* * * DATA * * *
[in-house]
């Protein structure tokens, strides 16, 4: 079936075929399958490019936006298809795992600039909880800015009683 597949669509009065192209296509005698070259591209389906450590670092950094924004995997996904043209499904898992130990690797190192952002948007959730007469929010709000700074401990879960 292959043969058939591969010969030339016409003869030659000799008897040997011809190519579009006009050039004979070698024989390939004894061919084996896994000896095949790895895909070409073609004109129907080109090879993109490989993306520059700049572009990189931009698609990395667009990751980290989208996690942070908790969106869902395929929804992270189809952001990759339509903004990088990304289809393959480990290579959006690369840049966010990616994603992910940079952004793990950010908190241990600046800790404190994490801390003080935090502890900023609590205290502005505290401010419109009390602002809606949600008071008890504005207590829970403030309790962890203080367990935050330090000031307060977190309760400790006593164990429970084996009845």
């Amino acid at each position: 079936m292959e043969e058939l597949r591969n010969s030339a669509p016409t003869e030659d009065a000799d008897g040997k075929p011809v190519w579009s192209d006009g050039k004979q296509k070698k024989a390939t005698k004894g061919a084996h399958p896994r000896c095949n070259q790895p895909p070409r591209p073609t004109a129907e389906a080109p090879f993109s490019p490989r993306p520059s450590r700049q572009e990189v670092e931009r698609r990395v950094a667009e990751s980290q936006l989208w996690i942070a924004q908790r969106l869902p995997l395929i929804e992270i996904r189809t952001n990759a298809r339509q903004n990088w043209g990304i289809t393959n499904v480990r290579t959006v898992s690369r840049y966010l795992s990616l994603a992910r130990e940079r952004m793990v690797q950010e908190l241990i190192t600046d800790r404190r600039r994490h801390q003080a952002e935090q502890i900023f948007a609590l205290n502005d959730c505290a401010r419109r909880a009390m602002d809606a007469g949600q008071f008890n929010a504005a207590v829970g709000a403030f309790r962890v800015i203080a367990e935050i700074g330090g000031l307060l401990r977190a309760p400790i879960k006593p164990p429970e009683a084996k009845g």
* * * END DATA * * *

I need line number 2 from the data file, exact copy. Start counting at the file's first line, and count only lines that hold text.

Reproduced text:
């Protein structure tokens, strides 16, 4: 079936075929399958490019936006298809795992600039909880800015009683 597949669509009065192209296509005698070259591209389906450590670092950094924004995997996904043209499904898992130990690797190192952002948007959730007469929010709000700074401990879960 292959043969058939591969010969030339016409003869030659000799008897040997011809190519579009006009050039004979070698024989390939004894061919084996896994000896095949790895895909070409073609004109129907080109090879993109490989993306520059700049572009990189931009698609990395667009990751980290989208996690942070908790969106869902395929929804992270189809952001990759339509903004990088990304289809393959480990290579959006690369840049966010990616994603992910940079952004793990950010908190241990600046800790404190994490801390003080935090502890900023609590205290502005505290401010419109009390602002809606949600008071008890504005207590829970403030309790962890203080367990935050330090000031307060977190309760400790006593164990429970084996009845």